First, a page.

Baghdad, the city that stunned the world for its design, wealth and culture, faced also enormous challenges since its inception in 762AD. The famous round city in Al Karkh (the west side of the Tigris River) only lasted 183 years before it was destroyed by a major flood in 945AD. However, Baghdad at Rusafa (the east side of the Tigris River) survived more than 24 major floods and suffered the consequences of 12 foreign invasions till early in the 20th century.
The historical city of Baghdad, which is concurrently the urban city centre of Baghdad today, has been under attack due to modernization plans and movements that have disturbed its urban system. Scattered regeneration projects executed during periods of the 20th century damaged the old city, and their socio-economic and cultural results were catastrophic. However, this wave has since receded, and left the historic city centre shattered and decayed. Wars, sanctions and terrorism have also contributed to the destruction of the city as a whole and to its city centre in particular.
Today, the wholesale markets are leading the urban decay process, imposing more changes to the land use and character of the old city. Surveys conducted through the area showed that more than 62% of the buildings classified as “Heritage Buildings” have vanished since the 1980’s.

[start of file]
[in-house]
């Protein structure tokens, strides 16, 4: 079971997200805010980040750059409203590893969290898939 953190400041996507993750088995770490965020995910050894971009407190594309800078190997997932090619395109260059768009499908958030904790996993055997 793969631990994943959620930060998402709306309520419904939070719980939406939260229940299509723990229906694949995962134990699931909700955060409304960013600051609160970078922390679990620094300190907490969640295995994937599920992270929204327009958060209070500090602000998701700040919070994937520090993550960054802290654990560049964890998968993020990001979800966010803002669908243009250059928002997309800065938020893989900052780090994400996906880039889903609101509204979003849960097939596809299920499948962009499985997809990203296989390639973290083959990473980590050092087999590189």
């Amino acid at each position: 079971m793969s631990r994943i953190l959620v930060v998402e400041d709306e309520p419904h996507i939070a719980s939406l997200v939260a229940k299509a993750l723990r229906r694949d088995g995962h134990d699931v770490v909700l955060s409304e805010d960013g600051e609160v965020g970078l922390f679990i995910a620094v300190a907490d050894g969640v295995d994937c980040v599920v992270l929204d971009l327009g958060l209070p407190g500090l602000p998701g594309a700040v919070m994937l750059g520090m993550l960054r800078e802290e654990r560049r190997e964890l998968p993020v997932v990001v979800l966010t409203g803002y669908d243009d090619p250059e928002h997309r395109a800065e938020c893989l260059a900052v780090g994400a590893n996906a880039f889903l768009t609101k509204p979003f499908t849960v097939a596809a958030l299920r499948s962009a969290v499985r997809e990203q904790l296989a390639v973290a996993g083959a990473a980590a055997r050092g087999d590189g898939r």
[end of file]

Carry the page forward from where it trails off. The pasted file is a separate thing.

What are the reasons behind today’s failure and decay of the Historical City Centre?
What does the future hold for Baghdad’s Historical City, and how to stop loss and revive this iconic, yet unfortunate, area?
How can its past be a major part in revitalizing its future?
How can we build a future that brings its generations together to cherish the past and enjoy its glory as a modern city centre, yet with culture and history?
Mr Taghlib Al Waili, architect / planner and author of the award winning book "Baghdad-21 Century: Historic City", will lead the discussion and provide some answers to those questions through reviewing; Baghdad Historical City glorious past, its decayed present, and presents a vision for a prosperous future of the area.
This workshop is part of a series of events and workshops organised by the Embassy of the Republic of Iraq, the Al-Kindi Society of Engineers and TURATH Baghdad during the London Festival of Architecture.
The gallery is open from the 25th to the 29th June from 9am till 5pm and is open to members of the public, with a ribbon cutting reception being held on the 27th June from 6pm till 9pm.
1-3 Dufferin Street London EC1Y 8NA